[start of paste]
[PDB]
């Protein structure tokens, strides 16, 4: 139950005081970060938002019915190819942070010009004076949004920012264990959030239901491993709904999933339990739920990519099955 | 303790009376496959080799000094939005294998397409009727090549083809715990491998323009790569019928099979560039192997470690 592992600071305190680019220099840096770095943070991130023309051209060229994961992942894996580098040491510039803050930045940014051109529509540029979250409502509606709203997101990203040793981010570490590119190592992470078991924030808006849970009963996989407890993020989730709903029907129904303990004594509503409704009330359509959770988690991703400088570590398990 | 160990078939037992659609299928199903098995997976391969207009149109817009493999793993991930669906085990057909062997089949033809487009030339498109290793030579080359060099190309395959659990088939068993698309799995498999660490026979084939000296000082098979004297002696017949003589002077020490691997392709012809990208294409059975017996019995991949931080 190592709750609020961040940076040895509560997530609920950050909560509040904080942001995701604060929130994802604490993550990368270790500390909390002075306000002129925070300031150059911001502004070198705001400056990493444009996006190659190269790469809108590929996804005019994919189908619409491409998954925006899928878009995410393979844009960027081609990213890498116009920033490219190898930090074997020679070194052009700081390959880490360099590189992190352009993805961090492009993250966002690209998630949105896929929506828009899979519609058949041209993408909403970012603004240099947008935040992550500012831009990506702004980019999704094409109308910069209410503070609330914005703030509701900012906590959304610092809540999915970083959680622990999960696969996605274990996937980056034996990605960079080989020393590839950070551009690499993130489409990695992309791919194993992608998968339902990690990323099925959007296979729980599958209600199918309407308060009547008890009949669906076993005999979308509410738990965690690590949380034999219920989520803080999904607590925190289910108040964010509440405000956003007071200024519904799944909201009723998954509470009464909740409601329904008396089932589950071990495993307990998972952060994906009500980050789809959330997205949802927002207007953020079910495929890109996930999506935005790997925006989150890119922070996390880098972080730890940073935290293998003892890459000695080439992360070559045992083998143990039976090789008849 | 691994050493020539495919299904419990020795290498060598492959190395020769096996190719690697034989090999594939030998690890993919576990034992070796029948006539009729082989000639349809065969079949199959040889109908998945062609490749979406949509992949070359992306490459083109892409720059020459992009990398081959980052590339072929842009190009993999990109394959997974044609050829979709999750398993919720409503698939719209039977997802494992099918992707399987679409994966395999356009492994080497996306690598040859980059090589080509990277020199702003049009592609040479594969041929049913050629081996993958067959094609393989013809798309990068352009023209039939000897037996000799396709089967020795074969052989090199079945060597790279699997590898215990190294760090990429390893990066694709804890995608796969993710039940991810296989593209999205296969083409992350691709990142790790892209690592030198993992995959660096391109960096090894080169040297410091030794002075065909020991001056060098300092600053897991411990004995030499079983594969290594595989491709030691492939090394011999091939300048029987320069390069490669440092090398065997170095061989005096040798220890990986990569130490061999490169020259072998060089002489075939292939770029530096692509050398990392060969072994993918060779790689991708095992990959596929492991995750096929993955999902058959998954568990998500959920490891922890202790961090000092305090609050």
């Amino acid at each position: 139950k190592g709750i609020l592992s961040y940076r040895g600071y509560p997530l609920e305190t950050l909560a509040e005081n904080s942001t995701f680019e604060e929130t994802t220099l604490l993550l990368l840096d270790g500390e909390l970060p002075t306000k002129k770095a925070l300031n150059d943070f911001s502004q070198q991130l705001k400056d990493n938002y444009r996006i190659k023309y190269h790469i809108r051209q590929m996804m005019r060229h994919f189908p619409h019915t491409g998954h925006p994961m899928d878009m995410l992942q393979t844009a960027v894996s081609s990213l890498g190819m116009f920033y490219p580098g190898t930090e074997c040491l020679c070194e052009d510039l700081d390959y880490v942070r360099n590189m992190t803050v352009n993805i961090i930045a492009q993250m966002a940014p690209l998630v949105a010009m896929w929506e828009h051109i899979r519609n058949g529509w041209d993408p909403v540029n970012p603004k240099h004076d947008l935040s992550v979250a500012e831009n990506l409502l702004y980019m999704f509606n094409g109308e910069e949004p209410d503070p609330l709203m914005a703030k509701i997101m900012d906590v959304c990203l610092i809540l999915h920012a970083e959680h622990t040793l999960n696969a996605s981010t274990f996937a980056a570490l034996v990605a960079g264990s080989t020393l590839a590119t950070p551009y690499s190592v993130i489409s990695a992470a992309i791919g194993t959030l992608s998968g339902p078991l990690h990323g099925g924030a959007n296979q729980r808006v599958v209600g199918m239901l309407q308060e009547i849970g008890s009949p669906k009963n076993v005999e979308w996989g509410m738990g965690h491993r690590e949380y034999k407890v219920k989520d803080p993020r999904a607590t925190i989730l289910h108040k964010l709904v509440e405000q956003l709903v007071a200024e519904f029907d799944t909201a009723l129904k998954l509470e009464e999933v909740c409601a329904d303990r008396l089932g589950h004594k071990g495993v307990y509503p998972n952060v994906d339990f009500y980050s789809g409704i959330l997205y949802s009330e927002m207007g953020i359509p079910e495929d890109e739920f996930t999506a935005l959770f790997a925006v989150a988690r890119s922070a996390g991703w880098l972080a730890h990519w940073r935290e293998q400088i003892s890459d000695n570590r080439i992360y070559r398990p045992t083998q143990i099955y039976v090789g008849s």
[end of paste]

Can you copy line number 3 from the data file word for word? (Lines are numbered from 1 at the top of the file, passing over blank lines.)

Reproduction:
């Amino acid at each position: 139950k190592g709750i609020l592992s961040y940076r040895g600071y509560p997530l609920e305190t950050l909560a509040e005081n904080s942001t995701f680019e604060e929130t994802t220099l604490l993550l990368l840096d270790g500390e909390l970060p002075t306000k002129k770095a925070l300031n150059d943070f911001s502004q070198q991130l705001k400056d990493n938002y444009r996006i190659k023309y190269h790469i809108r051209q590929m996804m005019r060229h994919f189908p619409h019915t491409g998954h925006p994961m899928d878009m995410l992942q393979t844009a960027v894996s081609s990213l890498g190819m116009f920033y490219p580098g190898t930090e074997c040491l020679c070194e052009d510039l700081d390959y880490v942070r360099n590189m992190t803050v352009n993805i961090i930045a492009q993250m966002a940014p690209l998630v949105a010009m896929w929506e828009h051109i899979r519609n058949g529509w041209d993408p909403v540029n970012p603004k240099h004076d947008l935040s992550v979250a500012e831009n990506l409502l702004y980019m999704f509606n094409g109308e910069e949004p209410d503070p609330l709203m914005a703030k509701i997101m900012d906590v959304c990203l610092i809540l999915h920012a970083e959680h622990t040793l999960n696969a996605s981010t274990f996937a980056a570490l034996v990605a960079g264990s080989t020393l590839a590119t950070p551009y690499s190592v993130i489409s990695a992470a992309i791919g194993t959030l992608s998968g339902p078991l990690h990323g099925g924030a959007n296979q729980r808006v599958v209600g199918m239901l309407q308060e009547i849970g008890s009949p669906k009963n076993v005999e979308w996989g509410m738990g965690h491993r690590e949380y034999k407890v219920k989520d803080p993020r999904a607590t925190i989730l289910h108040k964010l709904v509440e405000q956003l709903v007071a200024e519904f029907d799944t909201a009723l129904k998954l509470e009464e999933v909740c409601a329904d303990r008396l089932g589950h004594k071990g495993v307990y509503p998972n952060v994906d339990f009500y980050s789809g409704i959330l997205y949802s009330e927002m207007g953020i359509p079910e495929d890109e739920f996930t999506a935005l959770f790997a925006v989150a988690r890119s922070a996390g991703w880098l972080a730890h990519w940073r935290e293998q400088i003892s890459d000695n570590r080439i992360y070559r398990p045992t083998q143990i099955y039976v090789g008849s």